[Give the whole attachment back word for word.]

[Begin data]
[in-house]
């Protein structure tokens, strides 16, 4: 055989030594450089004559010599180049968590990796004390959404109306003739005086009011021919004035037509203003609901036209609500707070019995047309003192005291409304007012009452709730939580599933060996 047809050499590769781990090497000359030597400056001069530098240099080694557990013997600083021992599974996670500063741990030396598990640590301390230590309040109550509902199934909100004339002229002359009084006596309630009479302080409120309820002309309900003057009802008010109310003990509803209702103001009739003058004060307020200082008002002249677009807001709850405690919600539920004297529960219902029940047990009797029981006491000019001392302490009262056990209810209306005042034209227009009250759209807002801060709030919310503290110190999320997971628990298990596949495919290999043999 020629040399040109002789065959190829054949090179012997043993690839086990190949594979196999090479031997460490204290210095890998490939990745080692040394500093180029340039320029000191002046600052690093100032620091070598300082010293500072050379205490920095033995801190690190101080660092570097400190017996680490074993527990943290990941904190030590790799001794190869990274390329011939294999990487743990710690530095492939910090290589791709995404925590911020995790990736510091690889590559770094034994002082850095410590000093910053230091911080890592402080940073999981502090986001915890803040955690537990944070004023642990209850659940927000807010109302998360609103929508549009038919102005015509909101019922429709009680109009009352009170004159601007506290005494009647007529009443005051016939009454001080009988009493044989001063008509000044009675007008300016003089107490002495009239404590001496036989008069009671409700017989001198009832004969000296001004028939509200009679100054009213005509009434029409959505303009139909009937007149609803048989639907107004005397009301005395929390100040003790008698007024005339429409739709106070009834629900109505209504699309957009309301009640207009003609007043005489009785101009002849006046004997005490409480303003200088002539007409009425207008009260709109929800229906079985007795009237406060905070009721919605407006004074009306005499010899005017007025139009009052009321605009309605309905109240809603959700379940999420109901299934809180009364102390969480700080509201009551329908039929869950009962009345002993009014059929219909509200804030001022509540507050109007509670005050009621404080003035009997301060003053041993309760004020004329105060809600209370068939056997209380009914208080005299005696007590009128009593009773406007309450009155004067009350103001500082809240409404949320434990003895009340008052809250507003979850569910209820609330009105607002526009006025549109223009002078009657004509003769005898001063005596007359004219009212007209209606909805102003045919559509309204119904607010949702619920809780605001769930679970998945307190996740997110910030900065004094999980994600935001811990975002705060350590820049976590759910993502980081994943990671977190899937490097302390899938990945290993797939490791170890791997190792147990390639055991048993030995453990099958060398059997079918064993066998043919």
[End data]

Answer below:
[in-house]
């Protein structure tokens, strides 16, 4: 055989030594450089004559010599180049968590990796004390959404109306003739005086009011021919004035037509203003609901036209609500707070019995047309003192005291409304007012009452709730939580599933060996 047809050499590769781990090497000359030597400056001069530098240099080694557990013997600083021992599974996670500063741990030396598990640590301390230590309040109550509902199934909100004339002229002359009084006596309630009479302080409120309820002309309900003057009802008010109310003990509803209702103001009739003058004060307020200082008002002249677009807001709850405690919600539920004297529960219902029940047990009797029981006491000019001392302490009262056990209810209306005042034209227009009250759209807002801060709030919310503290110190999320997971628990298990596949495919290999043999 020629040399040109002789065959190829054949090179012997043993690839086990190949594979196999090479031997460490204290210095890998490939990745080692040394500093180029340039320029000191002046600052690093100032620091070598300082010293500072050379205490920095033995801190690190101080660092570097400190017996680490074993527990943290990941904190030590790799001794190869990274390329011939294999990487743990710690530095492939910090290589791709995404925590911020995790990736510091690889590559770094034994002082850095410590000093910053230091911080890592402080940073999981502090986001915890803040955690537990944070004023642990209850659940927000807010109302998360609103929508549009038919102005015509909101019922429709009680109009009352009170004159601007506290005494009647007529009443005051016939009454001080009988009493044989001063008509000044009675007008300016003089107490002495009239404590001496036989008069009671409700017989001198009832004969000296001004028939509200009679100054009213005509009434029409959505303009139909009937007149609803048989639907107004005397009301005395929390100040003790008698007024005339429409739709106070009834629900109505209504699309957009309301009640207009003609007043005489009785101009002849006046004997005490409480303003200088002539007409009425207008009260709109929800229906079985007795009237406060905070009721919605407006004074009306005499010899005017007025139009009052009321605009309605309905109240809603959700379940999420109901299934809180009364102390969480700080509201009551329908039929869950009962009345002993009014059929219909509200804030001022509540507050109007509670005050009621404080003035009997301060003053041993309760004020004329105060809600209370068939056997209380009914208080005299005696007590009128009593009773406007309450009155004067009350103001500082809240409404949320434990003895009340008052809250507003979850569910209820609330009105607002526009006025549109223009002078009657004509003769005898001063005596007359004219009212007209209606909805102003045919559509309204119904607010949702619920809780605001769930679970998945307190996740997110910030900065004094999980994600935001811990975002705060350590820049976590759910993502980081994943990671977190899937490097302390899938990945290993797939490791170890791997190792147990390639055991048993030995453990099958060398059997079918064993066998043919």